A seemingly simple concept, Asset Allocation is far difficult to practice. It is one of the critical aspects of managing the portfolio yet the first to go out the window as human emotions (greed and fear) take control.
A study by Dalbar Research has found that average investor in all U.S. stock funds earned 3.7% annually over the past 30 years—a period in which the S&P 500 stock index returned 11.1% annually. That means stock-fund investors underperformed the market by approximately 7.4 percentage points annually for three decades.
So why do average investors realize much lesser returns than what markets have to offer?
Here are some thoughts:
1) Rear view mindset
We invest today to realize returns in future. However, time and again, one sees a mad rush towards the asset class which has done well in recent past. For most investors, performance of last 1 and 3 yrs weighs the most in choosing the fund. If we look in recent past, one would notice that trend – Gold in 2012, Real Estate in 2013, Equity in 2014, Mid and Small Caps in 2015.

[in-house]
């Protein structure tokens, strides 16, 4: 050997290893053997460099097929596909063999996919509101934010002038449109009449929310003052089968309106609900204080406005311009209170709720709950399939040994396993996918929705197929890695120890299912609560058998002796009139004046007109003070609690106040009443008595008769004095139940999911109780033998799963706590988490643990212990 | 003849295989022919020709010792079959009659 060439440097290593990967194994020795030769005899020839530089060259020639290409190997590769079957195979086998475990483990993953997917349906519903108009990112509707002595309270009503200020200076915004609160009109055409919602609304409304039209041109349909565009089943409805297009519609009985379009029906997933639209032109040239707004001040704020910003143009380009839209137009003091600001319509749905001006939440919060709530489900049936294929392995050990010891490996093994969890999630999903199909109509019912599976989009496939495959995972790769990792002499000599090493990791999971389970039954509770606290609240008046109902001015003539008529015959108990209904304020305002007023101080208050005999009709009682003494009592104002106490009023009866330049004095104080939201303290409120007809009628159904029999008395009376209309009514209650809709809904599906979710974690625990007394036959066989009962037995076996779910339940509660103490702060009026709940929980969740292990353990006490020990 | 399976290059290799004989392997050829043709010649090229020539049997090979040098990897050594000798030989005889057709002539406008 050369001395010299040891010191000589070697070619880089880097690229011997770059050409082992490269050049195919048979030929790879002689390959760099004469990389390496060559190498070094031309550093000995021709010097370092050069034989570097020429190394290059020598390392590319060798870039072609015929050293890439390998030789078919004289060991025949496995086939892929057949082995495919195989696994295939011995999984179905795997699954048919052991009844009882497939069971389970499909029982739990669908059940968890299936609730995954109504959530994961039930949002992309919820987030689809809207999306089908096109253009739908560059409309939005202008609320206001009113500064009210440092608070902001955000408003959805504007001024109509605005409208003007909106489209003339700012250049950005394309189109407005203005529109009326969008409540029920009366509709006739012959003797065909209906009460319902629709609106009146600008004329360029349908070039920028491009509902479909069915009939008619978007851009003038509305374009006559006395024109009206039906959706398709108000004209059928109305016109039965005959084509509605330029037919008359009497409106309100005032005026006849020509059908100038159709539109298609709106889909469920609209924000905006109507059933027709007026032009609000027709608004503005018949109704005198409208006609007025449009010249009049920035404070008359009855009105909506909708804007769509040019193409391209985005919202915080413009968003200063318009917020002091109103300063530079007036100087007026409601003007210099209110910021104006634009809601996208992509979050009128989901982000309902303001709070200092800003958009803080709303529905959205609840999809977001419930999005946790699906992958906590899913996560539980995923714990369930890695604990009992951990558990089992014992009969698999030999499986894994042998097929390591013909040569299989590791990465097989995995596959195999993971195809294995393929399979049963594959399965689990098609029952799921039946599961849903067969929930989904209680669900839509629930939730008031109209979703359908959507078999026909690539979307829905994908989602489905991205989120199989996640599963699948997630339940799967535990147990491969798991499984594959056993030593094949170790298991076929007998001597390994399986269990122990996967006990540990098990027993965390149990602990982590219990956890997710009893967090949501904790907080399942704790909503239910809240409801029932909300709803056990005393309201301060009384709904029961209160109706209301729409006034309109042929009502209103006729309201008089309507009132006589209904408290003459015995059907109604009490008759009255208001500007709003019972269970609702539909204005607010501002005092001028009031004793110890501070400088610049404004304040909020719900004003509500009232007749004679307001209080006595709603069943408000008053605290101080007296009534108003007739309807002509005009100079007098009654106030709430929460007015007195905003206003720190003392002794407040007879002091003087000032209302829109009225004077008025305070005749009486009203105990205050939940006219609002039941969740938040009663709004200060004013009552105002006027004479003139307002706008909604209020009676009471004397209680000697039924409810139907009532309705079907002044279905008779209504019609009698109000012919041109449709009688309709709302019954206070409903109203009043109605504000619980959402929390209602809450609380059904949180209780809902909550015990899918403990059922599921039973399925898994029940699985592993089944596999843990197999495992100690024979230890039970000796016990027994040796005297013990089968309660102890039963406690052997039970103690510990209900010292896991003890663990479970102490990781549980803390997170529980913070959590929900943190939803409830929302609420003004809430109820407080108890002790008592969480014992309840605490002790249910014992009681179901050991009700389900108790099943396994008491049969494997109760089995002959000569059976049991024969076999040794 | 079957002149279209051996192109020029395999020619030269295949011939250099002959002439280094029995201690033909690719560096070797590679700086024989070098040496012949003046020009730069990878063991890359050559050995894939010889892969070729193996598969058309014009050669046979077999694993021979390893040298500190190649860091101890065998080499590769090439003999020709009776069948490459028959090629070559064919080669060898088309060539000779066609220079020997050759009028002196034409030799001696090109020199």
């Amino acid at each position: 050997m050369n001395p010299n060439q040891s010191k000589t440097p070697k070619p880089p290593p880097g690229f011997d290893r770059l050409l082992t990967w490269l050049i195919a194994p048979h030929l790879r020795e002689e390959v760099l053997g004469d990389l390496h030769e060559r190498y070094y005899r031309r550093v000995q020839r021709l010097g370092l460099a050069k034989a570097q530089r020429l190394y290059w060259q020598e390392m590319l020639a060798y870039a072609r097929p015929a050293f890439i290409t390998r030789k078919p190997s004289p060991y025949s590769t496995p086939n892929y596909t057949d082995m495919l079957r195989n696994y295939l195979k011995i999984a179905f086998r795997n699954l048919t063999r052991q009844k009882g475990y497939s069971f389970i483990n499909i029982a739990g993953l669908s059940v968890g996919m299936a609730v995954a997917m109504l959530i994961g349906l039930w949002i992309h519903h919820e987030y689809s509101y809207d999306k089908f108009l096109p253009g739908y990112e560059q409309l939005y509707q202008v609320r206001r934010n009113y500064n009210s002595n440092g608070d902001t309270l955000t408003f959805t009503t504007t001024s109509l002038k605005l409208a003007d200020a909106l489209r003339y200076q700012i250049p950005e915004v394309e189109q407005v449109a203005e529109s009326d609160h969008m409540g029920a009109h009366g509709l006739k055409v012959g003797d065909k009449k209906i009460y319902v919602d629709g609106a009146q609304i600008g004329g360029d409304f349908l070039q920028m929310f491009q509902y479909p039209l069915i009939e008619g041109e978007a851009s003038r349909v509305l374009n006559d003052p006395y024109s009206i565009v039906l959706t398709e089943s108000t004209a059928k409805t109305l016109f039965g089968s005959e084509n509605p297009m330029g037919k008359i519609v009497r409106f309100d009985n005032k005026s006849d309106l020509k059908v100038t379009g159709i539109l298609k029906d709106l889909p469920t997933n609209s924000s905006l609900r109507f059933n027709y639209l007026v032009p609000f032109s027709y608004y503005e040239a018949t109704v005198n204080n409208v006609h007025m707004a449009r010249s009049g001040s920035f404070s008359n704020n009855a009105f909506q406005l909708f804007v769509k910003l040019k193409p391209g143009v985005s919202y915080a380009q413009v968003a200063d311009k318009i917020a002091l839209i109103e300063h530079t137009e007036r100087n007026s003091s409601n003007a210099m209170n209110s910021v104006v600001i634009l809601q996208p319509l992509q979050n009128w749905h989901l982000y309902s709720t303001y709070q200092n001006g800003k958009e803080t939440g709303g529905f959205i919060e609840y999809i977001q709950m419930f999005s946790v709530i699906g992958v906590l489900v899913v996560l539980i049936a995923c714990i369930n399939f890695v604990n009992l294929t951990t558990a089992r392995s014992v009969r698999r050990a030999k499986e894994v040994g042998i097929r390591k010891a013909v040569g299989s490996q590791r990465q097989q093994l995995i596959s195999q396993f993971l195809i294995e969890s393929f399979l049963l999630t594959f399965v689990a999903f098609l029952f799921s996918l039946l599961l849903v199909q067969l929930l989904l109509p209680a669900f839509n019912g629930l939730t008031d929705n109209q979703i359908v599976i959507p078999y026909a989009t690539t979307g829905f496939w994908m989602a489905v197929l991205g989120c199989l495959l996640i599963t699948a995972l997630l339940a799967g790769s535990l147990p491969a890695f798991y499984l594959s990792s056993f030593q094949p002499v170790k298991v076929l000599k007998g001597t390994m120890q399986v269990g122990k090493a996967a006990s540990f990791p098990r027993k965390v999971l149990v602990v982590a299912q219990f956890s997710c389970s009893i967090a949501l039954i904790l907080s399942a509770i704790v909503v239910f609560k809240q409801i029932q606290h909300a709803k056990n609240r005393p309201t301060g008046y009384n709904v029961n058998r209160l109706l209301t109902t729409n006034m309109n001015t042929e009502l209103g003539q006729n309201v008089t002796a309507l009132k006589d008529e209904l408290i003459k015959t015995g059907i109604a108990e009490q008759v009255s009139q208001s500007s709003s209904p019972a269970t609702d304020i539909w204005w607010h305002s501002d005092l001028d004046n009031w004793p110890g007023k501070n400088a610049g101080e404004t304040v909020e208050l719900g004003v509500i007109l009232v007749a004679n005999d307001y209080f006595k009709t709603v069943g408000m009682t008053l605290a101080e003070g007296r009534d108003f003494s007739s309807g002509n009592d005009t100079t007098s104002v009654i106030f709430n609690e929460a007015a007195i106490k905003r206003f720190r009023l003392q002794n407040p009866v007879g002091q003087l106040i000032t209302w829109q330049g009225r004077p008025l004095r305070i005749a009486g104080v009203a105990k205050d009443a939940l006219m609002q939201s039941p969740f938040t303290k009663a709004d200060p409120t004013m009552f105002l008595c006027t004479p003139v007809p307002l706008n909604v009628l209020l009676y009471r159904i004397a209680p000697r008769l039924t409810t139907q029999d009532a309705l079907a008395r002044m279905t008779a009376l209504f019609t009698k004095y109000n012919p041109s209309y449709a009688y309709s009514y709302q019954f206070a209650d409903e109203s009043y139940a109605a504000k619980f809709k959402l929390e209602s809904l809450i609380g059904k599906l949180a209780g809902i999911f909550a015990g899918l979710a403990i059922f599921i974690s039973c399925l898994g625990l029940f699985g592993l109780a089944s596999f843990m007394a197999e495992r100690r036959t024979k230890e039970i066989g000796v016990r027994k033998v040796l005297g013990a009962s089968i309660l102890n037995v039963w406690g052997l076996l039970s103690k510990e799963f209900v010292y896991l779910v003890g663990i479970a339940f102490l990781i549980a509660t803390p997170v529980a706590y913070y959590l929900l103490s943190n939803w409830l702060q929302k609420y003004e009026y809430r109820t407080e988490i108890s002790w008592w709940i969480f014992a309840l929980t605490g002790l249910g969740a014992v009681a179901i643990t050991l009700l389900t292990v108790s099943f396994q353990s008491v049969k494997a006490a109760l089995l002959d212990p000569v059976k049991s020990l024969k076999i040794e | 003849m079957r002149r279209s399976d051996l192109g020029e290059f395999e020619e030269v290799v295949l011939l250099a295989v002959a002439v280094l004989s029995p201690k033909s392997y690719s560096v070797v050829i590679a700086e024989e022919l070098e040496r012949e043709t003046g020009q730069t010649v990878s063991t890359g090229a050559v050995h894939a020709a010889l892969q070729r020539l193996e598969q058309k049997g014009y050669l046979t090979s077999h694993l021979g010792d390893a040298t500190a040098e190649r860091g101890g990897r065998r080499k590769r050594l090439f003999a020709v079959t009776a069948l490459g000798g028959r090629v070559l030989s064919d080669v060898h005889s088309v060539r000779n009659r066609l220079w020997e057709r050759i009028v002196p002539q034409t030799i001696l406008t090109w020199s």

2) Peer Pressure
We are influenced by people around us far more than we may realize. When everybody around is going in one direction, it takes a lot of courage to go in another. There is this fear that one is not be left behind, going along with the group gives a sense of comfort.
Every asset class undergoes mean reversion. Booking profit in an asset class which has done well in recent past and moving to another which has not done well is not easy. One would seem like a fool to doing opposite of the conventional wisdom.
Taking a different stance is difficult by itself, sticking to it is even more difficult. Even if one manages to identify which asset class will do well in future, conviction will be severely tested while the actual transition will happen in the market.
Thomas Gibson wrote that majority buys at the top of the cycle and stay away when the market crashes. His observation still holds true, almost 100 years since he wrote that book.
Note: Readers are not authorized to copy or reproduce this article. Please write to email@example.com for further clarifications.